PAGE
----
Americans paused on Memorial Day to pay tribute to those men and women who died defending our country. Services were held in several locations around the Grand Strand.
Veterans from all branches of the military were among those who gathered at the Myrtle Beach Convention Center plaza to remember those who made the ultimate sacrifice.
A bell tolled at the service for those local veterans who have died over the past year, while those who have served the nation in the past along with others still serving today reflected on why Americans devote this time each year to remember the fallen.
"We need to understand and keep in mind that these people went before us and served so that we can have the liberties that we have today," said Sgt. Roger Huntington of the U.S. Army Reserves.
Huntington said patriotism comes naturally to him, as one of his ancestors was a signer of the Declaration of Independence.
In North Myrtle Beach, riders from the POW/MIA support group Rolling Thunder joined hundreds of others for a service of remembrance at memorial gardens.
One veteran from Little River chapter of the Veterans of Foreign Wars spoke about how these events each Memorial Day cause him to reflect on the sacrifice of those, like a young man he knew well, who answered the nation's call.
"I don't know why I'm still here and he's gone, but I feel that I need to let people know they didn't die in vain," said Robert Fedortion. "They died for us and for our freedom and our families."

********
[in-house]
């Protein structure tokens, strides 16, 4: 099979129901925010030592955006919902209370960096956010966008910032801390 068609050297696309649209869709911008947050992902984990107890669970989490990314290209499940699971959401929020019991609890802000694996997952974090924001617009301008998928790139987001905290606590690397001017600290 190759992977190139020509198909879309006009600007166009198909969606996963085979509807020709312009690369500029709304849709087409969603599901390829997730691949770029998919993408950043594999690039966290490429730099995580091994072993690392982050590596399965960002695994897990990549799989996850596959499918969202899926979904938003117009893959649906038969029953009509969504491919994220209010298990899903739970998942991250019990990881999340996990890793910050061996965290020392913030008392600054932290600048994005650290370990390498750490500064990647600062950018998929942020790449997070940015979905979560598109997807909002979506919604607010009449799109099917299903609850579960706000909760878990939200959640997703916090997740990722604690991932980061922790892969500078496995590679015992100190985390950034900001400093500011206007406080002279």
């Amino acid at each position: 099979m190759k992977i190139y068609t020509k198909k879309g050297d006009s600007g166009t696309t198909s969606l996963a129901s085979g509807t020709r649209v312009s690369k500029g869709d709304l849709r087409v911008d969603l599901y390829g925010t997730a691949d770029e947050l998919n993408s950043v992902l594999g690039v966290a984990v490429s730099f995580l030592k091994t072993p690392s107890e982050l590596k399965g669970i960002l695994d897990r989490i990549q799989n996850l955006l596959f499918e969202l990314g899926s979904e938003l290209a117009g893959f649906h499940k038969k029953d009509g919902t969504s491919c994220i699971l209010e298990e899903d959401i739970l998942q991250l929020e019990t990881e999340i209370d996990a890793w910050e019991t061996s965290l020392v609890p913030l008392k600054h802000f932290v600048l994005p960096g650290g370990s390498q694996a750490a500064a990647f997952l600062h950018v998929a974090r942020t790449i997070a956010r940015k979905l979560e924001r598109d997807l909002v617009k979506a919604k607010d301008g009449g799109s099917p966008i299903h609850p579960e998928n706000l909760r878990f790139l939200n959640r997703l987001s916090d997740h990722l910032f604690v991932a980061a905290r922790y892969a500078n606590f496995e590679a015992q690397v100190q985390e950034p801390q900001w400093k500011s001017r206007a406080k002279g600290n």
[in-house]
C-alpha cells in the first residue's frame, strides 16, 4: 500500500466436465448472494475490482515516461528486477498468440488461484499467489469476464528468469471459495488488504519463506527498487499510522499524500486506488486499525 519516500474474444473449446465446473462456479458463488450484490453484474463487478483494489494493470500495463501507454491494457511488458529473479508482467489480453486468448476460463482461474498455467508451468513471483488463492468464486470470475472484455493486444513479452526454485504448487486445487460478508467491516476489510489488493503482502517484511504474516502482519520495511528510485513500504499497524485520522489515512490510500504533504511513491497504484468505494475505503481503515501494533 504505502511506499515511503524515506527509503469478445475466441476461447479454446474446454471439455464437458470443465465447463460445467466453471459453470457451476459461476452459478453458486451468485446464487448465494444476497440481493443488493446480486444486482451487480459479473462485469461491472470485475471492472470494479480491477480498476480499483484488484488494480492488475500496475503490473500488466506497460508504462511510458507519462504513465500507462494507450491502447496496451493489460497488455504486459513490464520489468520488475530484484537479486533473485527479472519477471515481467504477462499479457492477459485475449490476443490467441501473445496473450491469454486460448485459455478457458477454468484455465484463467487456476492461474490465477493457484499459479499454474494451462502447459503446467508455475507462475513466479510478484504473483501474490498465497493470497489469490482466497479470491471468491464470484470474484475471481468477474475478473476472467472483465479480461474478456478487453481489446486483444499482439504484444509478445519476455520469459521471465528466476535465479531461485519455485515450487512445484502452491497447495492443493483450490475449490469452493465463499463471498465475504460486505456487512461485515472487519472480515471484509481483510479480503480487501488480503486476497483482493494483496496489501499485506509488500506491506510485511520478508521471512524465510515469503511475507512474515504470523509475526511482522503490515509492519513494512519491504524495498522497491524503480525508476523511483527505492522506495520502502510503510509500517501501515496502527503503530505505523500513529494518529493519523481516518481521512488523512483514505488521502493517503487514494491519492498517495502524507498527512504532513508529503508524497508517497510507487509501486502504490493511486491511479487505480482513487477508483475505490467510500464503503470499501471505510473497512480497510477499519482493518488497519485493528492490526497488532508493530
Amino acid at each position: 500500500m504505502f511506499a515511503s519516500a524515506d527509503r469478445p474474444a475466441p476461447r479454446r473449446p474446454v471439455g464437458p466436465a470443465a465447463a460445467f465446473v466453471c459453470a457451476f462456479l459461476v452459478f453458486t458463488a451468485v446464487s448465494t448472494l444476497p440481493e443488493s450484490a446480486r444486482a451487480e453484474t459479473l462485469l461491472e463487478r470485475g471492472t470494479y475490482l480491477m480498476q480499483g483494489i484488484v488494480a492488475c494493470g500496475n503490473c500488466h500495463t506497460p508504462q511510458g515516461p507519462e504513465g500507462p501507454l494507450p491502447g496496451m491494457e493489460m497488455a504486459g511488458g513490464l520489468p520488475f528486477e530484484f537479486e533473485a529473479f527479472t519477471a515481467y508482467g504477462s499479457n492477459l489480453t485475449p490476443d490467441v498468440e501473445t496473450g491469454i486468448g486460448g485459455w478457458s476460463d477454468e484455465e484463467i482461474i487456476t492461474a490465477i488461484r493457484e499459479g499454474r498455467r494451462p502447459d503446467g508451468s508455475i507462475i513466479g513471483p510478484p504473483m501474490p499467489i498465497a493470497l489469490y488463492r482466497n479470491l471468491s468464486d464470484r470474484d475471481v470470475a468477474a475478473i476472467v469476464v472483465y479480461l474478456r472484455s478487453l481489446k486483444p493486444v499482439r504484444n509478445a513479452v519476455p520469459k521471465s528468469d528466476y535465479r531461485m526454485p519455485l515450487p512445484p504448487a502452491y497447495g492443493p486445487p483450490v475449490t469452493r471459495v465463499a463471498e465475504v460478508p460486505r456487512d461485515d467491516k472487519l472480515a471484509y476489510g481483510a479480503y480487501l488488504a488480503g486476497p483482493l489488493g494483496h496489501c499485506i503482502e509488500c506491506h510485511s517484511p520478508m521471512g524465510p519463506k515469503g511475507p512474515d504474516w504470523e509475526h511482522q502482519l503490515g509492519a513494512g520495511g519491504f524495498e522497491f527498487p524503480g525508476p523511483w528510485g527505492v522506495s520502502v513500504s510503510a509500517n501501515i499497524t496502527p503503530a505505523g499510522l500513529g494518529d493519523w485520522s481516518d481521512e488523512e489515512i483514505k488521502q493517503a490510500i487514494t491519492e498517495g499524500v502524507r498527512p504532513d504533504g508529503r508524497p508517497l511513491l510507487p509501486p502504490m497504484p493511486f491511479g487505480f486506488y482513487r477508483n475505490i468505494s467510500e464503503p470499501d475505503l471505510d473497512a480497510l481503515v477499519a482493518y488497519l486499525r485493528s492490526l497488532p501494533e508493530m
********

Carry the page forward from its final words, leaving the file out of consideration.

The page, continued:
In Murrells Inlet, all veterans who attended the Memorial Day service at the VFW Post 10420 were given "thank you" note cards hand made by two local boys.
"To let them know, that they aren't just going out to war, they're going for somebody who cares," said Christian Moore of Pawleys Island, one of the boys who made the cards.
A former Air Force colonel said he's confident that those who serve in the military of the future will continue to perform their duties with bravery.
"That's something that's in the history of our country. We may get a little disappointed sometimes in numbers and funding, but in the end the military will always come through," said Col. Charles Thrash (Ret.), US Air Force.
Thrash said Memorial Day is a time to be thankful there are people in our country willing to die for the cause of freedom and for their brothers in arms.